My Dad’s brother lives in Australia and will not be around for my Dad’s funeral tomorrow. He has written a tribute to his older brother that I want to share here with you all.
My Brother, Alan Michael Short was born at Olney Buckinghamshire on the 28th December 1928. He had the same birthday as his father, Albert Short. Our mother Doris also had a daughter Eileen who is here today. Eileen was born earlier at Bedford, and was an early mentor to Mike. This is what family and friends called him.
The wonderful care and love the family gave Mike in these early and later years, helped shaped his genuine caring, compassionate and unselfish nature. He always helped others without reward. This was apparent to those who were in close contact with him. I am very proud and humbled to have been his younger brother. Mike was so much more than an icon to look up to. I will always remember him fondly as a wonderful, helpful, caring and generous human being.
In the early 1930’s, our family moved to New Bradwell in Buckinghamshire. I was fortunate to join them in 1935. MIKE, along with my sister Eileen were the paragons of virtue who looked after me. He had a country upbringing, and was active in most things, including the local Church choir. His education was at the local primary and secondary schools. His intelligence earned him a place at Wolverton Grammar School, where his kind demeanor and enthusiasm for knowledge gained him the respect of many of his Grammar school staff. THESE were his HALCYON days, with many friends in all walks of life. After his Grammar school education, Mike applied to and was accepted by Oxford University to read English, but fortune would not smile on him. Our parents couldn’t financially afford the fees and living expenses. They both worked long hours, seven days a week, just to look after their family.
Mike took this in his stride. Instead, at eighteen he enlisted to do his two years of national service. He didn’t shirk this duty. He did an intensive basic training as an officer cadet. These were rough times for him; the HALCYON DAYS were finished forever. He was posted in Germany to work on the ‘BERLIN AIRLIFT”. After these experiences he decided that life as a commissioned officer was not for him
After Germany, Our family was surprised by Mike’s decision to join the Metropolitan Police. He was posted at the well-known Bow Street Station. He stayed in the Met for two years. He then took and passed exams to enter the Colonial Police and went to Kenya. At that time the Mau Mau troubles were affecting the area’s tranquility.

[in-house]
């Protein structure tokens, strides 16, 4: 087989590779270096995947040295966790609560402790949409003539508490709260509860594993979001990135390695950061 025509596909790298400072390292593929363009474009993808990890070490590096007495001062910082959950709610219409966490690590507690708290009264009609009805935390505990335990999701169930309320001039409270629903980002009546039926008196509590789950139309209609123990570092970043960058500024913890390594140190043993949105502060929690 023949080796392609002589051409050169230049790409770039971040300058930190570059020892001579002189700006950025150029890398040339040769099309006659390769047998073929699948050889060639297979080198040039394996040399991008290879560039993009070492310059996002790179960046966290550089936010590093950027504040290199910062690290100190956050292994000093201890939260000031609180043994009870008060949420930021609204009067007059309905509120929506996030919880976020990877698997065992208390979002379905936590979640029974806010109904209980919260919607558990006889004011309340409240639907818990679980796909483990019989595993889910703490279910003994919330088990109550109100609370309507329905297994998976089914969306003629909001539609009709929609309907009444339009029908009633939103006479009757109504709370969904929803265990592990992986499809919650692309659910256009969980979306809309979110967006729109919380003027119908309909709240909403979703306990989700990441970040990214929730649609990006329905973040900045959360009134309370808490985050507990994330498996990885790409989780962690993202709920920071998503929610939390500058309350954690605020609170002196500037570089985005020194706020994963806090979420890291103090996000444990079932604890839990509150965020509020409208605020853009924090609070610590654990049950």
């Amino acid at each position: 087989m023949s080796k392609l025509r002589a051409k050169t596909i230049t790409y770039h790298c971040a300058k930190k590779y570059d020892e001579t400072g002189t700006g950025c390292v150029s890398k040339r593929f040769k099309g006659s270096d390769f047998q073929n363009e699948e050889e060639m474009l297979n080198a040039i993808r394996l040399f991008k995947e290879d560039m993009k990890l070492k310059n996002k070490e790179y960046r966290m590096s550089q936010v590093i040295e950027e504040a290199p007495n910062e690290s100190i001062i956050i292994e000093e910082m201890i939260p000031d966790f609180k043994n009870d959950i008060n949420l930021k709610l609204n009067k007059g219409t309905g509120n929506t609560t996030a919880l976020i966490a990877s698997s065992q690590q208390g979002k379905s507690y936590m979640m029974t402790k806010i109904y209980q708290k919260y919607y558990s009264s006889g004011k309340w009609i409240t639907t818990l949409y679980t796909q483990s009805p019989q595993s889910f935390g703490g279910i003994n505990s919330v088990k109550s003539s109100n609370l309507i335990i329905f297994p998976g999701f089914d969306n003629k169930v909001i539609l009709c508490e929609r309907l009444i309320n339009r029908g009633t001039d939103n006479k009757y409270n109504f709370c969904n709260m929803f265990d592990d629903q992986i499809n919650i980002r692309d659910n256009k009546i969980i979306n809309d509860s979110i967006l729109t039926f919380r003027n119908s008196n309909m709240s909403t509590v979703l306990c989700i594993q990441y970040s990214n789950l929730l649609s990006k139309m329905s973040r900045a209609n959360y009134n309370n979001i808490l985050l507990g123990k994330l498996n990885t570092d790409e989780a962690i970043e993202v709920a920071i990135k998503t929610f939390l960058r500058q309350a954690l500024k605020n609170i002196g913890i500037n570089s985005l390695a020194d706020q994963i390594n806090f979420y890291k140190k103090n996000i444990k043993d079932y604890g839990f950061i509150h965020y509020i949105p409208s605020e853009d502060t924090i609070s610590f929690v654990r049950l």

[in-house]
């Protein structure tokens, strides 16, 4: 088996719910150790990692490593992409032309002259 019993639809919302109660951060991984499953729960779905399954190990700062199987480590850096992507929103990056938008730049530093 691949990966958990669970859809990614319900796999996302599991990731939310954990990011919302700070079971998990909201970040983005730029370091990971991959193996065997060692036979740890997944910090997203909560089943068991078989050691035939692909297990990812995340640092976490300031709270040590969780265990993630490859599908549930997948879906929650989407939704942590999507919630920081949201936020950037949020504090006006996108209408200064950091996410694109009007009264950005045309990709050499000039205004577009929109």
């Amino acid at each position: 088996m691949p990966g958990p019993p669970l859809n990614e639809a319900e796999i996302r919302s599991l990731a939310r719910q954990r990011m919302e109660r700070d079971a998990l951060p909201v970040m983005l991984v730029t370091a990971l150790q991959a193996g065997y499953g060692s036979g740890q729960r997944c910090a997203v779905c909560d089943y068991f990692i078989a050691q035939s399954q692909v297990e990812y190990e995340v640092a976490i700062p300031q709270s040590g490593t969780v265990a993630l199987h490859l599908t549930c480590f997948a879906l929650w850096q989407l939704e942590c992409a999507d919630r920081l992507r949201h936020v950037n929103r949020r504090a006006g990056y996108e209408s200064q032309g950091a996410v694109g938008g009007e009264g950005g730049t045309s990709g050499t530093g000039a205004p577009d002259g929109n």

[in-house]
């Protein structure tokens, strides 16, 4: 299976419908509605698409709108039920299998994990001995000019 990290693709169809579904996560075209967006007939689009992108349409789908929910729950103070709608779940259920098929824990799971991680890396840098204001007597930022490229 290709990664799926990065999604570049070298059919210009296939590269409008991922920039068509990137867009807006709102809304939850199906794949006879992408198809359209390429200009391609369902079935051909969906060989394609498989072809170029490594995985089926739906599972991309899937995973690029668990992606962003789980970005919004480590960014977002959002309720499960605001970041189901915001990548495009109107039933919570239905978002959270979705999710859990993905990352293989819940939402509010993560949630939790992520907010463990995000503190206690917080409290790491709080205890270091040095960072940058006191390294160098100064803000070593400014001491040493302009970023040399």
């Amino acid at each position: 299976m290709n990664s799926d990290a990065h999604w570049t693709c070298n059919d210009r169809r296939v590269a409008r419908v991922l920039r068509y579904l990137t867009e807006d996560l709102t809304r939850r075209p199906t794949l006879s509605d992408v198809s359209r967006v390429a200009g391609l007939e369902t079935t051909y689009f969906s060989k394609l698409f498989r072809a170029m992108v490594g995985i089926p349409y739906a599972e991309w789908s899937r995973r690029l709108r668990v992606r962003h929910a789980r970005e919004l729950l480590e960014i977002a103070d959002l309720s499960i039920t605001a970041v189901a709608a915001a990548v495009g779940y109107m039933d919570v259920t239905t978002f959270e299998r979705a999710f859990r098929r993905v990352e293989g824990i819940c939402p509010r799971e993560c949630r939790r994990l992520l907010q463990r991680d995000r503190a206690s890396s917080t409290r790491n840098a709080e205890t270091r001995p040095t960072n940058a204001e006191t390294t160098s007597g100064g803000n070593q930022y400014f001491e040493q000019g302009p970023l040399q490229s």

Once there he met and married his wife Beryl, who many here know. They have two wonderful, clever and genuine daughters called Lynn and Hillary. Hillary is reading this on my behalf. Mike often told me how proud he was of his family. After Kenya, the family went to live and work in Tanzania. Mike spent around 17 years in the East African police forces.
Mike was the last colonial policeman to leave Tanzania because of his hard work and the respect he had gained for his kindness to the locals. They loved him as one of their own. Mike came back to England. The family settled in Worthing. He embarked on a new career in Brighton as a financial advisor for the family owned company of RT Williams. He loved his new profession and enjoyed the staff and clients that he worked with. Several of his clients would often drop by his office for a cup of tea and a chat. Once again he was expected to pass examinations to practice in his new field. In later years the financial institutions tightened their regulations. Mike had to take and pass more complex exams. In his latter years at a time when many people his age were retiring he achieved this task with ease. He gained respect within the firm because he treated all members of staff with kindness and compassion.
Later in life, I immigrated to Australia with Brenda and my daughters Jane and Wendy. Brenda and I briefly moved back to London before returning to Australia. During this time Mike moved to Brighton. I would regularly meet up with Mike. I couldn’t get enough of his company. As we walked the lanes of Brighton he would talk on a large range of subjects, never derogatory always positive, these were my “HALCYON DAYS”. I have been blessed to have wonderful Parents, Sister and Brother. If I can only be half the man Mike was I would be very happy. His passing has left the world worse off, however he has left a wonderful family who will cherish his memory, as I will. Allen Michael Short heaven is for you, your unselfish life is a beacon to all; may your ‘HALCYON DAYS” now commence for ever. God Bless you Mike, your ever loving brother Rolf xxxx